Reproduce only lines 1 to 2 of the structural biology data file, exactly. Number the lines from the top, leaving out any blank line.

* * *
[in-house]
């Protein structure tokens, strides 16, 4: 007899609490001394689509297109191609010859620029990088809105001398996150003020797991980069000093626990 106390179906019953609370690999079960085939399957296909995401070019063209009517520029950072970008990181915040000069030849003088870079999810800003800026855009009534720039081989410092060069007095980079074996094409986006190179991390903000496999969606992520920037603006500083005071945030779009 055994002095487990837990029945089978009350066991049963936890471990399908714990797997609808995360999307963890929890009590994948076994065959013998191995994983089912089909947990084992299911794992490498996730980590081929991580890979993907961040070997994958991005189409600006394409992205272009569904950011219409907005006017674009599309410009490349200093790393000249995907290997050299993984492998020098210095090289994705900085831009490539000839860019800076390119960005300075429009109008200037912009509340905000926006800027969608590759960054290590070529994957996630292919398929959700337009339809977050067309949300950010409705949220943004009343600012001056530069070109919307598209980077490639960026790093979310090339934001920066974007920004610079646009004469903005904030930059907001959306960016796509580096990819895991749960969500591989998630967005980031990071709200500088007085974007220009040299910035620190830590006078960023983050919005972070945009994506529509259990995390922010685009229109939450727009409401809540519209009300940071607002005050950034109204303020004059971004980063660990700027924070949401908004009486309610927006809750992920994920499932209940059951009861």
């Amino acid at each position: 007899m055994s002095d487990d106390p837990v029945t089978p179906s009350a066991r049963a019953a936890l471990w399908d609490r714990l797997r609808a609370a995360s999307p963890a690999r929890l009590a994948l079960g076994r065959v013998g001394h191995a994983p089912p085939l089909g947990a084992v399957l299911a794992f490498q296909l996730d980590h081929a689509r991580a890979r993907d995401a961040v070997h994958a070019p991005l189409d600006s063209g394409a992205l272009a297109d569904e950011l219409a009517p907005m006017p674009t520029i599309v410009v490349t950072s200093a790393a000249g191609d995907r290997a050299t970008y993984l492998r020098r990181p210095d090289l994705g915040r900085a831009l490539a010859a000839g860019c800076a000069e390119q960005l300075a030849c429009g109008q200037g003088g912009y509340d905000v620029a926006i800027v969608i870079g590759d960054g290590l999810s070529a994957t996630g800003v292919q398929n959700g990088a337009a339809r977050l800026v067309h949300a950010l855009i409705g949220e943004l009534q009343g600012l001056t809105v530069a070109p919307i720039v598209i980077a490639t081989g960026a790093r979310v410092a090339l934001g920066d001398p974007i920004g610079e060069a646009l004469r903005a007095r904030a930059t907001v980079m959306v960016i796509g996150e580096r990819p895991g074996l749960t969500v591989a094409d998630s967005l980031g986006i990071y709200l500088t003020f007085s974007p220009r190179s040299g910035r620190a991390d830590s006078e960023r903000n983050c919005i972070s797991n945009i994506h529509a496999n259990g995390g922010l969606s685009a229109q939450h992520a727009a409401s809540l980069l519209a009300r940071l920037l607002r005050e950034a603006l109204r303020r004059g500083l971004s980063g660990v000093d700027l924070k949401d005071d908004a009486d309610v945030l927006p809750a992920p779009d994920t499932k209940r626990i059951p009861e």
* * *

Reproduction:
[in-house]
């Protein structure tokens, strides 16, 4: 007899609490001394689509297109191609010859620029990088809105001398996150003020797991980069000093626990 106390179906019953609370690999079960085939399957296909995401070019063209009517520029950072970008990181915040000069030849003088870079999810800003800026855009009534720039081989410092060069007095980079074996094409986006190179991390903000496999969606992520920037603006500083005071945030779009 055994002095487990837990029945089978009350066991049963936890471990399908714990797997609808995360999307963890929890009590994948076994065959013998191995994983089912089909947990084992299911794992490498996730980590081929991580890979993907961040070997994958991005189409600006394409992205272009569904950011219409907005006017674009599309410009490349200093790393000249995907290997050299993984492998020098210095090289994705900085831009490539000839860019800076390119960005300075429009109008200037912009509340905000926006800027969608590759960054290590070529994957996630292919398929959700337009339809977050067309949300950010409705949220943004009343600012001056530069070109919307598209980077490639960026790093979310090339934001920066974007920004610079646009004469903005904030930059907001959306960016796509580096990819895991749960969500591989998630967005980031990071709200500088007085974007220009040299910035620190830590006078960023983050919005972070945009994506529509259990995390922010685009229109939450727009409401809540519209009300940071607002005050950034109204303020004059971004980063660990700027924070949401908004009486309610927006809750992920994920499932209940059951009861």